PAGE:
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A Report from

Birding trip to NE-Poland 23 - 27 May 2001,

Ignaas Robbe

Biebrza Marshes, Siemianówka Reservoir and Białowieüa Forest                         

Johan Staelens, Jan Feryn, Yves Decneudt, Ignaas Robbe


Birding in Poland in the month of May is a must for every European birder. There is a big variety of species  and different species which have become scarce in Western Europe, can still be seen  here in good numbers.  The Polish countryside is still authentic and full of birds, wildlife and  wildflowers.

We decided to visit three of Poland's best birding sites in a 5-day period.  They can be found in the NE of Poland, roughly 180 km from the capital Warsaw. All three sites can be described with superlatives ;

The Biebrza Marshes near the town of Łomza is the last remaining natural flowing lowlandriver with vast floodplains in Europe and holds considerable breeding populations of different Central and East-European specialities like Aquatic Warbler (Acrocephalus paludicola), Great Snipe (Gallinago media) and Spotted Eagle (Aquila Clanga), to name but a few.

Siemianówka Reservoir towards the border of Belarus is a big artificial lake with reedbeds, meadows, and open water surrounded by vast woods and is considered by some birders as one of the best birdwatching spots in Poland.  The area is best known as a breeding place for Citrine Wagtail (Motacilla citreola). It is also a very good birding area during migration periods.  White-tailed Eagle (Haliaeetus albicilla) is quite easy to see here. Noteworthy are also the migrating waterfowl and waders. There are a lot of terns and gulls as well.  The railwaytrack near the town of Cisówka is probably the most visited spot by birders. Good habitat can be found along the shores of the lake as well.

The Białowieża Forest near the city of Białystok is  the richest forest in the whole of Europe with centuries old trees and different types of wood thus extremely rich in birds and good populations of e.g. Hazel Grouse (Bonasa bonasa), White-backed Woodpecker (Dendrocopus leucotus), Red-breasted Flycatcher (Ficedula parva) and Collared Flycatcher (Ficedula albicollis).  The productionwoods can be freely explored, the reserve itself is only accesible with a guide.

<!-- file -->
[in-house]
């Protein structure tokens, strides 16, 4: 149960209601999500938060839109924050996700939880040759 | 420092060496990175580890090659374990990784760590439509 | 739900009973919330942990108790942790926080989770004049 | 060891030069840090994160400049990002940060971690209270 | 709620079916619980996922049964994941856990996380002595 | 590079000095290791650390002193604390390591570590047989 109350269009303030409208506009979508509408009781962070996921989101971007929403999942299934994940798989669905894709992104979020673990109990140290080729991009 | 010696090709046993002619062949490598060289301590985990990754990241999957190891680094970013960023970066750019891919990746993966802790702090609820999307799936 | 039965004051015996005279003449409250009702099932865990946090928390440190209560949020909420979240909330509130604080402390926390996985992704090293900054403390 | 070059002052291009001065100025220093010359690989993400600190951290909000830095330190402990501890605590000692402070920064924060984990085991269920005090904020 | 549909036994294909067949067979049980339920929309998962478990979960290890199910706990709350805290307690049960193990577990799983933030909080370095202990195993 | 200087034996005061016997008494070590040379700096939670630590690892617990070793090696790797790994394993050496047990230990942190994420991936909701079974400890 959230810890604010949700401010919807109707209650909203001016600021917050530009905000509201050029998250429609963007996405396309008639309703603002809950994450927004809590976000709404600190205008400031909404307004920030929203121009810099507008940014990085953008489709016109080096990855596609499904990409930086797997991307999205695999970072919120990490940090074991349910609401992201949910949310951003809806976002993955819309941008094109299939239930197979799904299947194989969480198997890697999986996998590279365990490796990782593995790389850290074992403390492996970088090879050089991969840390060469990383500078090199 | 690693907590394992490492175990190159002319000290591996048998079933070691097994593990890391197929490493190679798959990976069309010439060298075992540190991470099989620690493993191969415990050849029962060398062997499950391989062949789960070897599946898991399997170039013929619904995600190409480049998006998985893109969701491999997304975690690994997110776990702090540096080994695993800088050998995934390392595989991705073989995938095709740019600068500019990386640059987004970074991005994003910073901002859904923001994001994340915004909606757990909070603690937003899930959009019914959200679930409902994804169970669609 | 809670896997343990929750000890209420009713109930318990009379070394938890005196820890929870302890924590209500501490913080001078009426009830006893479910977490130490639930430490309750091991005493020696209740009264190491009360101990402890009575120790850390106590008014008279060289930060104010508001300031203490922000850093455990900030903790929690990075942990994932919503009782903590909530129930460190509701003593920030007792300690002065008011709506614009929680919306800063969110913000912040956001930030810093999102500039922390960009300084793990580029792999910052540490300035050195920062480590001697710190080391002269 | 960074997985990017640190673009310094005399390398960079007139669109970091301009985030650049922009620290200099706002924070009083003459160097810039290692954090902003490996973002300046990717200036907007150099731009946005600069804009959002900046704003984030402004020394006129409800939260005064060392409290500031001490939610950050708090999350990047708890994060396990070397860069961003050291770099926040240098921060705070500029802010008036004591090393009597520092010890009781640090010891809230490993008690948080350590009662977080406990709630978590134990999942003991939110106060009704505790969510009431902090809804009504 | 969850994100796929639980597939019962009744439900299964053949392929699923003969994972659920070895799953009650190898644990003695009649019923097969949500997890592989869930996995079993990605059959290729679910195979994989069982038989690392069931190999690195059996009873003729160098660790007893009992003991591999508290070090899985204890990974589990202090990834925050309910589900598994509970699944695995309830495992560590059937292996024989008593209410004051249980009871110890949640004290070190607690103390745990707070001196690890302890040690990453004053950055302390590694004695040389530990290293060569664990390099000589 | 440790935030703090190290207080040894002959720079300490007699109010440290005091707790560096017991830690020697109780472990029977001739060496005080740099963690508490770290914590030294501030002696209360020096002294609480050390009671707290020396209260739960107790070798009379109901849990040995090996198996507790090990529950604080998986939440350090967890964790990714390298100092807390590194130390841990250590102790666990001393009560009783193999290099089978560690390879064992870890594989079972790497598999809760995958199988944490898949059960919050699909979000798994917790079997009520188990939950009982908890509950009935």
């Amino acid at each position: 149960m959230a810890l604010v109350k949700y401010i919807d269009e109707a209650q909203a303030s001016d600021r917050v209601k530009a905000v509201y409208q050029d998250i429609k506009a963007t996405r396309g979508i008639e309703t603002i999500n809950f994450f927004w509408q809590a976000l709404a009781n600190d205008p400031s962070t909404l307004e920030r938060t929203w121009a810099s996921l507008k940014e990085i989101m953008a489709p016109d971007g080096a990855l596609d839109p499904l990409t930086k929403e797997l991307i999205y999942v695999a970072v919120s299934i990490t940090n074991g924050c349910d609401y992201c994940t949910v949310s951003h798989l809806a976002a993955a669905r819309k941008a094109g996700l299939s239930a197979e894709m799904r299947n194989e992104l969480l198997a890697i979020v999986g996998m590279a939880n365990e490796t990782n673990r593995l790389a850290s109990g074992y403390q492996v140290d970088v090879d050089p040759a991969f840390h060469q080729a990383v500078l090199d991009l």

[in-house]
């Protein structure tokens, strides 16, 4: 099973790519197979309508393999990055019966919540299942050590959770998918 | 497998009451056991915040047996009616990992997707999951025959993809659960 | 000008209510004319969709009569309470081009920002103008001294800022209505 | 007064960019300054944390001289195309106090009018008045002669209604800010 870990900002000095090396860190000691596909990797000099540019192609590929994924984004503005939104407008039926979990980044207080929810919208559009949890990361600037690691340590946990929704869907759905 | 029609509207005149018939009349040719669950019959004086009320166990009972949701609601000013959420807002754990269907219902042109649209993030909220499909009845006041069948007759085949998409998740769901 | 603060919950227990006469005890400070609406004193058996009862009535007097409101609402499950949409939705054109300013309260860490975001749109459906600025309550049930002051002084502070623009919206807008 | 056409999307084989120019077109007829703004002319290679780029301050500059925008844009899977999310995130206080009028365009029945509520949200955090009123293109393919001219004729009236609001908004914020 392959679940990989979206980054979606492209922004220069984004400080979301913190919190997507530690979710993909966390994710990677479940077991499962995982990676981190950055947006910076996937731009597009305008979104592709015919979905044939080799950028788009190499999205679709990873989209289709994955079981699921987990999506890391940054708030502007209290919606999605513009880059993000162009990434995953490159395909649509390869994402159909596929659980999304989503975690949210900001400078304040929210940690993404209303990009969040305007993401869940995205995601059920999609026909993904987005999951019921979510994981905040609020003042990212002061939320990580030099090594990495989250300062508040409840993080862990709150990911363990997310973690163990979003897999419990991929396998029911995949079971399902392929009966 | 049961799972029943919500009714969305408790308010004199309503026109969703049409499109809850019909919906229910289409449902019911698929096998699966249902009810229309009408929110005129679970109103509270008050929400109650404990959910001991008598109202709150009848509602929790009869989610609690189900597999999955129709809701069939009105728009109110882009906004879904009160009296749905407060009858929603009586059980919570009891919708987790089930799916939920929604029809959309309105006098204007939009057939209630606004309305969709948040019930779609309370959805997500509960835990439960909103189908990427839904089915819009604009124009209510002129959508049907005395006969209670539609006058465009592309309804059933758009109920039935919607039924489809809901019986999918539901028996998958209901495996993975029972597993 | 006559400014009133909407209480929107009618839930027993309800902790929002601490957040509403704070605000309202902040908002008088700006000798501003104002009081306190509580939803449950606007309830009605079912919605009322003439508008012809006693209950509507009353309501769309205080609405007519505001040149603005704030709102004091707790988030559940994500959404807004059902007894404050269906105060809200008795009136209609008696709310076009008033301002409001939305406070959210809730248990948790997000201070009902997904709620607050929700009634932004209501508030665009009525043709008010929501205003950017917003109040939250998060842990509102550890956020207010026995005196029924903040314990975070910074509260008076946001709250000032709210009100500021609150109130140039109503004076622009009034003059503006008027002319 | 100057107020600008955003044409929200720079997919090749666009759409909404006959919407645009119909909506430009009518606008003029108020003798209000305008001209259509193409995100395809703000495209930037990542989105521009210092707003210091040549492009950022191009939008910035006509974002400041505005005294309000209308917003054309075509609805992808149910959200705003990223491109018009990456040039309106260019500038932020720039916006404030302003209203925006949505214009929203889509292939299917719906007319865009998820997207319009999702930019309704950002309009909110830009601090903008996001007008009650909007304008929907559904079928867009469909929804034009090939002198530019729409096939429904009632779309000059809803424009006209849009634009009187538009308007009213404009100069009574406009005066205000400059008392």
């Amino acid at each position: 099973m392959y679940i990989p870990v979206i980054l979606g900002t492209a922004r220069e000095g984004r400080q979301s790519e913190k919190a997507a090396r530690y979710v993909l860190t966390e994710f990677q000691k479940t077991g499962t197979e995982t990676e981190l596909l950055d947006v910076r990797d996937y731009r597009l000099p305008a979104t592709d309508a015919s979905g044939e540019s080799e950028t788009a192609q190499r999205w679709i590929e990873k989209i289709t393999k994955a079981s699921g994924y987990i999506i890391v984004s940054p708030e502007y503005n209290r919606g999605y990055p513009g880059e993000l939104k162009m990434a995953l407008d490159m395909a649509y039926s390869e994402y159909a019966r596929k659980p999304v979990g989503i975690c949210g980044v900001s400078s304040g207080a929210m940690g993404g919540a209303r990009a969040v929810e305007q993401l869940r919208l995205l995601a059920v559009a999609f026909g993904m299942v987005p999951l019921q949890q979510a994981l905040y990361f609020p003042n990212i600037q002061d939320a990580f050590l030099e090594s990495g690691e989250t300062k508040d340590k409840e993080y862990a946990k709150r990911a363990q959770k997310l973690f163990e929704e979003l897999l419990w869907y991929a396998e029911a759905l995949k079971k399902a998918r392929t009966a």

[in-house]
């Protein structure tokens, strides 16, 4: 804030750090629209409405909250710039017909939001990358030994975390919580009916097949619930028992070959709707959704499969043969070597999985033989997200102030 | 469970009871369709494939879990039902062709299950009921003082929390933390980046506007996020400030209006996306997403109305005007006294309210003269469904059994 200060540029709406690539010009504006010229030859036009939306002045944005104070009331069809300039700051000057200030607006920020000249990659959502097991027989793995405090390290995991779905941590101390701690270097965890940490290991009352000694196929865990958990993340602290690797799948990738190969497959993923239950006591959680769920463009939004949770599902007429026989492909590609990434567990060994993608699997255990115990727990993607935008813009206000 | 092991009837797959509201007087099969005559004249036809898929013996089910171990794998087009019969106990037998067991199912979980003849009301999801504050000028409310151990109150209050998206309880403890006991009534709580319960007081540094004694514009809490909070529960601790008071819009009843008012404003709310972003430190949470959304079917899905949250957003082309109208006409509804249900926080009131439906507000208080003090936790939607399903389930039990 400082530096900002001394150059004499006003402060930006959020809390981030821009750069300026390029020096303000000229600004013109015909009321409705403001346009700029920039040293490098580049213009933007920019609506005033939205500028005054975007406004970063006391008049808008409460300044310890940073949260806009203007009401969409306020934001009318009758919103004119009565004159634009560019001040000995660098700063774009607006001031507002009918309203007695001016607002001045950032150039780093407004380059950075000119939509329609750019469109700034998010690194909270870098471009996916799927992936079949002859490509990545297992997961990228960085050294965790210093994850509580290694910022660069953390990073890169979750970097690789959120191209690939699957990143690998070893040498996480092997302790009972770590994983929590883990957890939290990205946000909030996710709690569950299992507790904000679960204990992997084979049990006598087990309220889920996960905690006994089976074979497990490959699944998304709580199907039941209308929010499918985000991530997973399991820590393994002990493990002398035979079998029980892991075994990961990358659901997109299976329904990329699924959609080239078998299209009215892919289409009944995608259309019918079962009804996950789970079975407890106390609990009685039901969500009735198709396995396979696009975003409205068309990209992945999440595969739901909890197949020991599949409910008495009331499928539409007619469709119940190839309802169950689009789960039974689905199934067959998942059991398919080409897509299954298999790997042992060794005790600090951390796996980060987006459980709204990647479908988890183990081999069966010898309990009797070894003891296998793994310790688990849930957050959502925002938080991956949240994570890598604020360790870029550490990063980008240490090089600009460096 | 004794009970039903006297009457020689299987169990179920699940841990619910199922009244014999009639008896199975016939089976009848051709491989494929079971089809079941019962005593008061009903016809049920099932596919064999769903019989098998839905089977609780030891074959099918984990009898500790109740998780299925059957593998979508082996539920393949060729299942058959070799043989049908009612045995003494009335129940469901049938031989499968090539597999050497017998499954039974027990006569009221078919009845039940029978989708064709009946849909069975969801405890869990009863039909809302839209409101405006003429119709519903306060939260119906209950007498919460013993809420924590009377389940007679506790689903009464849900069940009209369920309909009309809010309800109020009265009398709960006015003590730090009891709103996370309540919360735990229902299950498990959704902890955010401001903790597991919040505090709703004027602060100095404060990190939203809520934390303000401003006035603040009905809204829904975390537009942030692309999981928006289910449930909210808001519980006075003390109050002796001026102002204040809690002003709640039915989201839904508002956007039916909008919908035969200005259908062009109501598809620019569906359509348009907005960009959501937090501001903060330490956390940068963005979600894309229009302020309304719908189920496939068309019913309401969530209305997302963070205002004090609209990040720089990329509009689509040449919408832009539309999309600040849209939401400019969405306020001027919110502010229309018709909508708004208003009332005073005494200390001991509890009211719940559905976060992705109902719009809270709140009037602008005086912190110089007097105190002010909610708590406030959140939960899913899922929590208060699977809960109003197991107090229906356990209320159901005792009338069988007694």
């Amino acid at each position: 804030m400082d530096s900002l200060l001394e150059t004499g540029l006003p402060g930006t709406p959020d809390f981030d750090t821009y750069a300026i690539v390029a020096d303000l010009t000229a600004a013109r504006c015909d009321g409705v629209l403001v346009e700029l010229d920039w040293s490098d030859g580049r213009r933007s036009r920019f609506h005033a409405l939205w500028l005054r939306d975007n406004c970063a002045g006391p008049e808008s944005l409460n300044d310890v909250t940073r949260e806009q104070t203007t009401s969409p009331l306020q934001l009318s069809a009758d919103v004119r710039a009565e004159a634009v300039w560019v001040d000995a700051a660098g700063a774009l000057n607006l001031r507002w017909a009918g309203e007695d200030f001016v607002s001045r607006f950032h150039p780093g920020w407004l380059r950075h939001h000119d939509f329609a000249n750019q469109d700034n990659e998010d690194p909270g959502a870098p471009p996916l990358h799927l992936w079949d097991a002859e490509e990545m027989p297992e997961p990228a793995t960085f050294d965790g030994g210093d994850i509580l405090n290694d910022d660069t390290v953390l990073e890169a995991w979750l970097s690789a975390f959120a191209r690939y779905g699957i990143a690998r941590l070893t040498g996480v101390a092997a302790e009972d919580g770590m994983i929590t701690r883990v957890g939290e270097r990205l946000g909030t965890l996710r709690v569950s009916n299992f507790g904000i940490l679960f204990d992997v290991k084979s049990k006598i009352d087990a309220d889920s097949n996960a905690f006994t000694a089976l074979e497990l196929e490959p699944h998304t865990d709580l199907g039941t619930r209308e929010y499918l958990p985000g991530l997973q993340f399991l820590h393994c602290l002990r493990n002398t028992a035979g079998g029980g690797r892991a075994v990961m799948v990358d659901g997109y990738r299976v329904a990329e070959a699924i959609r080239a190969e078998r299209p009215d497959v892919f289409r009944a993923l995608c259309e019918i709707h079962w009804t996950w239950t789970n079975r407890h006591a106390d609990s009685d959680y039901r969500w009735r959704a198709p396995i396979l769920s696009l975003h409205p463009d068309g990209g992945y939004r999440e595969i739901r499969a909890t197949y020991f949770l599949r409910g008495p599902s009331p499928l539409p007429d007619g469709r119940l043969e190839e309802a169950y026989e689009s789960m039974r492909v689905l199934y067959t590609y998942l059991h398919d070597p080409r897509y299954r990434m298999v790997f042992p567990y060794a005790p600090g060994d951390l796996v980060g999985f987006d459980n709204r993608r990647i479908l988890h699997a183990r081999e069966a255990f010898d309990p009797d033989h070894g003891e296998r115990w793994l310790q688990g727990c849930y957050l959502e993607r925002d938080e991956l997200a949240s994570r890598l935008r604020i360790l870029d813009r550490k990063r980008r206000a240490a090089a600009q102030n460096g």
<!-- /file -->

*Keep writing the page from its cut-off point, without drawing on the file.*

Day 1 - Wednesday, May 23rd 2001

We took the Lufthansa flight from Düsseldorf to Warsaw at 7:00 a.m.  We arrived in Warsaw around 08:45 a.m. We picked up our rented car and drove to Łomza (Warsaw -> Ostrow - Mazowiecka   ->  Łomża).     Just after the bridge crossing the Narew in Łomza we took to the right direction Białystok (road N° 64) following this road only about 100m and then we took the first street to the right direction Wizna.  This small road alongside the Narew river links Łomża with Wizna over 29 km. We started birding here around noon.

We stopped near the villages of Krzewo and  Niwkowo, overlooking the floodplains of the Narew river.   We noted White Storks (Ciconia ciconia) breeding on rooftops in the villages, a Black Stork (Ciconia nigra) flying over, our first Lesser Spotted Eagle (Aquila pomarina) for the trip (a very nice raptor indeed !), at least 5 Marsh Harriers (Circus aeroginosus) mostly males, different Common Buzzards (Buteo buteo), a Kestrel (Falco tinnunculus) and a hunting Hobby (Falco subbuteo), 2 Wood Sandpipers (Tringa glareola), about 15 Black-tailed Godwits (Limosa limosa) and displaying Redshanks (Tringa totanus). 2 Little Terns (Sterna albifrons) were sitting on the river bank and about 15 Black Terns (Chlidonias niger) were hunting insects above the Narew river. We saw also a Kingfisher (Alcedo atthis), lots of Whinchats (Saxicola rubetra) and numerous Sedge Warblers (Acrocephalus schoenobaenus), some singing Grashopper Warblers (Locustella naevia), a few singing Marsh Warblers (Acrocephalus palustris), Icterine Warbler (Hippolais ictirina), at least 3 males Red-backed Shrike (Lanius collurio) and numerous Yellowhammers (Emberiza citrinella) and Common Rosefinches (Carpodacus erythrinus).

We had lunch in the small restaurant near the Wizna bridge. From the terrace of the restaurant we saw another Lesser Spotted Eagle (Aquila pomarina) and a big colonie of Housemartins (Delicon urbica) under the Wizna bridge. A good spot to see Ortolan Bunting (Emberiza hortulana) is the beginning of the road from Wizna to Radziłow (just W of the Wizna bridge).  We noted 3 singing males there. The population of this Emberiza species has decreased a lot  in all West-European countries (and almost totally disappeared in Belgium for instance) but Poland still holds a healthy breeding  population.

The area around the town of Laskowiec is always interesting. Never before I have had such a nice observation of about 30 White-winged Tern (Chlidonias leucopterus) in full summer plumage flying over the Narew just south of the village. We were standing on the bridge and the birds came as close as 10 meter ! (when the birds are not around Laskowiec, there's always a good chance to see them on the road between Laskowiec and Zajki, NE from Laskowiec). To the north of the village we saw a small colony of Black Tern (Chlidonias niger), some hunting Marsh Harriers (Circus aeroginosus) and Black-tailed Godwits (Limosa limosa) and we heard the typical song of Corncrake (Crex crex) The meadows around Laskowiec were very dry, I remember a visit to this area in early May 1999 when we saw on the wet meadows a lot of waders and other spring migrants (e.g. 150 lekking Ruffs (Philomachus pugnax) and about 6  Yellow  Wagtails of the "thunbergi" subspecies (Motacilla flava thunbergi) ).